The Croatian game of picigin takes place at some of the best sandy beaches in Dalmatia. More art form than sport, it's like volleyball in the shallows, but with a much smaller ball. At its best, it is performed in the style of a footballer taking a swan dive in the fatal rectangle. Though there's much rivalry between areas, Split's city beach of Bačvice is considered the true home of the game, where you can see picigin being played all summer long.
Picigin is ideally played with five players and a small rubber ball, balun, usually just a tennis ball shorn of its fur. The object is to keep the ball out of the water for as long as possible while batting it between players with the palm of either hand. Traditionally a non-competitive sport, picigin reveals that the artistry of the players is as important as keeping the ball dry. Hence a dazzling leap or dive to keep the balun on its journey will score well with the judges, generally a gaggle of teenage girls. Players tend to be testorone-charged early shavers out to impress. No more peacock sport was ever invented, surfing included.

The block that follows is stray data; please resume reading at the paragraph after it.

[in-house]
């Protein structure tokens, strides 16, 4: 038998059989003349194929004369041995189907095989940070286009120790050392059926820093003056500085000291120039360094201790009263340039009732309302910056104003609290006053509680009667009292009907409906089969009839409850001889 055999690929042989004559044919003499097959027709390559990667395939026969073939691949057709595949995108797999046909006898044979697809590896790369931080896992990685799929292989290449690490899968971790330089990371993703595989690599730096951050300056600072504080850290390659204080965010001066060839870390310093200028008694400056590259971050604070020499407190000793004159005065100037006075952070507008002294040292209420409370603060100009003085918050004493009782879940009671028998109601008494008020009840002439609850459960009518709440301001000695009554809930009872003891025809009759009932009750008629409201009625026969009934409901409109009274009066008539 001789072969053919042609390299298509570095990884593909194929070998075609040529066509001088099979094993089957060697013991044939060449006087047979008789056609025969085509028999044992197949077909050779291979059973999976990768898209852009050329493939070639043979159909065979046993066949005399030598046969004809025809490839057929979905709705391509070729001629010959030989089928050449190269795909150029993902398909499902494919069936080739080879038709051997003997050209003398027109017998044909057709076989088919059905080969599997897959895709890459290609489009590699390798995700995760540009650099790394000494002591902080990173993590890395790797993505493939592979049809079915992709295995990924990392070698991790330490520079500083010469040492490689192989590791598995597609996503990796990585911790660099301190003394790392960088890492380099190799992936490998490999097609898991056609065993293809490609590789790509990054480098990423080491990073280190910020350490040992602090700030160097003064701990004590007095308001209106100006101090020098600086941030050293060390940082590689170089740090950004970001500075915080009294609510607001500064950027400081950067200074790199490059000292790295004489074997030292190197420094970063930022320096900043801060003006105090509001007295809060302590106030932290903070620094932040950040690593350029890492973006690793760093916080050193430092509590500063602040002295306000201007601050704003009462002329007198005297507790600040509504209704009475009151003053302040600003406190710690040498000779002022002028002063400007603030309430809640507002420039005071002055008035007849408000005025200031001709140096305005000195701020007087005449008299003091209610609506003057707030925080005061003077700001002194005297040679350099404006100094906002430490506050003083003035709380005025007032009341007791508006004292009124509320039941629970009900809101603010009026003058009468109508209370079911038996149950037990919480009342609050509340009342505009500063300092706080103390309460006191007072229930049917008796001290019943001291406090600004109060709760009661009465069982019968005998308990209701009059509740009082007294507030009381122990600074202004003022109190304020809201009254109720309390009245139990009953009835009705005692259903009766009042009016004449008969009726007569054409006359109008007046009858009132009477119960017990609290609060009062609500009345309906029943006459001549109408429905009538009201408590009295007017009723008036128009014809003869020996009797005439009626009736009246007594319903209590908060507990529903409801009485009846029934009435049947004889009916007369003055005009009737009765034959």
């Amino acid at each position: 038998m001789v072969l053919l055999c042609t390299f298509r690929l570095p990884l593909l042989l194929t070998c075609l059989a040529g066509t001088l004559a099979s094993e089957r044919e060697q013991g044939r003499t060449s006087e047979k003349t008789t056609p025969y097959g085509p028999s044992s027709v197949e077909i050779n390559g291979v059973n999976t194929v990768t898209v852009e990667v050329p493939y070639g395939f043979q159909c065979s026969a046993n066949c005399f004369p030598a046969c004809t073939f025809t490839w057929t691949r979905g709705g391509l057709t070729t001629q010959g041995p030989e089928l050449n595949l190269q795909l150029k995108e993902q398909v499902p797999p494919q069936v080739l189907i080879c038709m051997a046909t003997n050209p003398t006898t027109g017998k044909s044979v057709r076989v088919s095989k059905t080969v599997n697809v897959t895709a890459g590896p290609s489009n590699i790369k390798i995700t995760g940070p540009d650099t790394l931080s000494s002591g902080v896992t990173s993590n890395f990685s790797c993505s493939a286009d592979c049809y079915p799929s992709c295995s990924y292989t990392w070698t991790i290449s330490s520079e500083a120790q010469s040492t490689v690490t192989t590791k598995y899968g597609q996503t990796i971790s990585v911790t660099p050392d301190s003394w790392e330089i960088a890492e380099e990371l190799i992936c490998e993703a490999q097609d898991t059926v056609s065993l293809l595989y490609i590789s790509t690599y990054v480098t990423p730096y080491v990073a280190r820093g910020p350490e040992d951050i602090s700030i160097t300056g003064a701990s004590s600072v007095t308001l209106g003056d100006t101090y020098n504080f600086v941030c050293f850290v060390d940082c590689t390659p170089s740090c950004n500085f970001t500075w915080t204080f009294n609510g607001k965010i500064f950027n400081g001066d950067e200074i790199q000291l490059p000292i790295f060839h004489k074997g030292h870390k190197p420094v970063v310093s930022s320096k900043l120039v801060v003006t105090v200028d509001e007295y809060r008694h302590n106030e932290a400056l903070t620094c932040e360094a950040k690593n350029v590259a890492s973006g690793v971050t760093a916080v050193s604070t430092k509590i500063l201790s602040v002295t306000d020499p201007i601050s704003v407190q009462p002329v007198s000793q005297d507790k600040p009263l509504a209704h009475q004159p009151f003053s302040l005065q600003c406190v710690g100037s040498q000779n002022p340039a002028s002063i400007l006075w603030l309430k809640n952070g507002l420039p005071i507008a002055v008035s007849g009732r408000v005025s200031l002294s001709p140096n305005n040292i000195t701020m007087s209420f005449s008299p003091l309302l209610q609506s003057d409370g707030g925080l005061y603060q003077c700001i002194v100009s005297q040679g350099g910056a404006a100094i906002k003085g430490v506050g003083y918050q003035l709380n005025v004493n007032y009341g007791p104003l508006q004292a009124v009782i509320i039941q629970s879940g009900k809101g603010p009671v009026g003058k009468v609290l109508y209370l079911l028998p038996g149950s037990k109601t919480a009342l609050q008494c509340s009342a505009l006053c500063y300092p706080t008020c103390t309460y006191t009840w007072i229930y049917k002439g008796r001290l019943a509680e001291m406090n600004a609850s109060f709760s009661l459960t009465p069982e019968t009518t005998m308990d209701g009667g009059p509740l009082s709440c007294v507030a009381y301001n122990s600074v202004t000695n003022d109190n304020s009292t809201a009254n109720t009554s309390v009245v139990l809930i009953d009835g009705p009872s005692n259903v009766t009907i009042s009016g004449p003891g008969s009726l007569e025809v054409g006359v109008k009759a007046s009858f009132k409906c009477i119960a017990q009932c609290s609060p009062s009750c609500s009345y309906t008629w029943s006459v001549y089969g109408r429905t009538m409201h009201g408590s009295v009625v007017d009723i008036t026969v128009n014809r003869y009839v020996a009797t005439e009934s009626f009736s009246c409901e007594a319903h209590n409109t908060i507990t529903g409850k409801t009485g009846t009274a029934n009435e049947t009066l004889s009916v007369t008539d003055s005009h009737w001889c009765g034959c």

Bačvice makes a perfect picigin pitch for two main reasons. First, its sandy, gently sloping, shallow beach allows optimum acrobatic performance while minimising the risk of injury: ideally, for speed and a cushioned fall, the water should be just above the ankles and well below the knees. Just as importantly, it is lined with beachside venues such as Zbirac and Tropic Club Equador, where players can strut their stuff to a relaxed and appreciative audience.